Staff Publications

Staff Publications

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    'Staff publications' is the digital repository of Wageningen University & Research

    'Staff publications' contains references to publications authored by Wageningen University staff from 1976 onward.

    Publications authored by the staff of the Research Institutes are available from 1995 onwards.

    Full text documents are added when available. The database is updated daily and currently holds about 240,000 items, of which 72,000 in open access.

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Record number 545510
Title Toward the design of insect-based meat analogue : The role of calcium and temperature in coagulation behavior of Alphitobius diaperinus proteins
Author(s) Azzollini, D.; Wibisaphira, T.; Lakemond, C.M.M.; Fogliano, V.
Source Food Science and Technology = Lebensmittel-Wissenschaft und Technologie 100 (2019). - ISSN 0023-6438 - p. 75 - 82.
DOI https://doi.org/10.1016/j.lwt.2018.10.037
Department(s) Food Quality and Design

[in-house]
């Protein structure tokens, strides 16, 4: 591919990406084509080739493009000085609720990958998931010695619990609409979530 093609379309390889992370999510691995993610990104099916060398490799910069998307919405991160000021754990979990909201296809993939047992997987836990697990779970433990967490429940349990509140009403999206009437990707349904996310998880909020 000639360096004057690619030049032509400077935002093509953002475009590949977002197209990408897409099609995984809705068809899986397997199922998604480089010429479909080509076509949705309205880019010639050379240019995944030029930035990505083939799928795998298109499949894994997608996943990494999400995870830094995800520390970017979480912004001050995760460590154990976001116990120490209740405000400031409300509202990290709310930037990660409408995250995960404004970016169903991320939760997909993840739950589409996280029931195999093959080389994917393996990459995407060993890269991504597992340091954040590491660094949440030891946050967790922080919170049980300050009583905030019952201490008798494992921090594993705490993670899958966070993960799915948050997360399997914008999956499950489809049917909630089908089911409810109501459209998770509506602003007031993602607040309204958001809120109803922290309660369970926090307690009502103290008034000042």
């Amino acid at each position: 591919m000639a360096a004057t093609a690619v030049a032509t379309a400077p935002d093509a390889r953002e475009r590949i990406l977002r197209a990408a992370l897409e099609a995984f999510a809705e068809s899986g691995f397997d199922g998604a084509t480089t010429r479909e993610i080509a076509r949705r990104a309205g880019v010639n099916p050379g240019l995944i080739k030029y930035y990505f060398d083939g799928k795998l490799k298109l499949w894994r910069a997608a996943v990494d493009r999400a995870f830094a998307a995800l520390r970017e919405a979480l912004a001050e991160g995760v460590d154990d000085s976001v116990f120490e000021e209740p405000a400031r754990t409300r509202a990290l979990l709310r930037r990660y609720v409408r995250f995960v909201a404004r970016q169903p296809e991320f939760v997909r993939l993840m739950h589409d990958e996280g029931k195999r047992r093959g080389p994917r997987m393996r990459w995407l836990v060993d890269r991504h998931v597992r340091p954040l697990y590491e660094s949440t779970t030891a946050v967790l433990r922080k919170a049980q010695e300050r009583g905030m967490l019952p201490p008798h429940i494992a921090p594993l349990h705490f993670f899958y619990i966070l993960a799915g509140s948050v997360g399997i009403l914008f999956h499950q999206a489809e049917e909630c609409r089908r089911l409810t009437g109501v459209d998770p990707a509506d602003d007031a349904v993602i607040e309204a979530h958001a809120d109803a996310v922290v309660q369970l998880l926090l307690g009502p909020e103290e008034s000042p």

VLAG
Publication type Refereed Article in a scientific journal
Publication year 2019
Keyword(s) Edible insects - Lesser mealworm - Meat analogue - Protein coagulation
Abstract

This study focused on the coagulation behavior of protein from larvae of Alphitobius diaperinus. The effect of incremental CaCl2 concentration (10, 15, 20 and 20 mmol/L) and temperature (90, 100 °C) on physical-chemical properties of insect coagula was investigated. A yield between 76 and 83 g of coagulum was obtained from 100 g of fresh larvae, decreasing with higher temperature and CaCl2. Protein-protein interactions and microstructure of coagula were analyzed respectively by means of protein solubility, SDS-PAGE and SEM. When higher temperature was applied, hydrophobic interactions and disulphide bonds increased due to a larger degree of protein denaturation, thereby contributing to the formation of large protein aggregates. Thus, significant increase in hardness of the coagula was observed, with specimens at 20 mmol/L CaCl2 being more than twice harder at 100 °C than at 90 °C. Moreover, proteins homologous to actin and tropomyosin contributed to the coagulum structure by hydrophobic interactions, whereas hemolymph proteins formed disulphide bonds. Increasing concentration of CaCl2 from 10 to 20 mmol/L, at 100 °C, displayed a smoother network that increased coagula hardness from 1200 to 2900 g respectively. Results of this study provide important information for the product development in relation to insect protein-based meat analogues.

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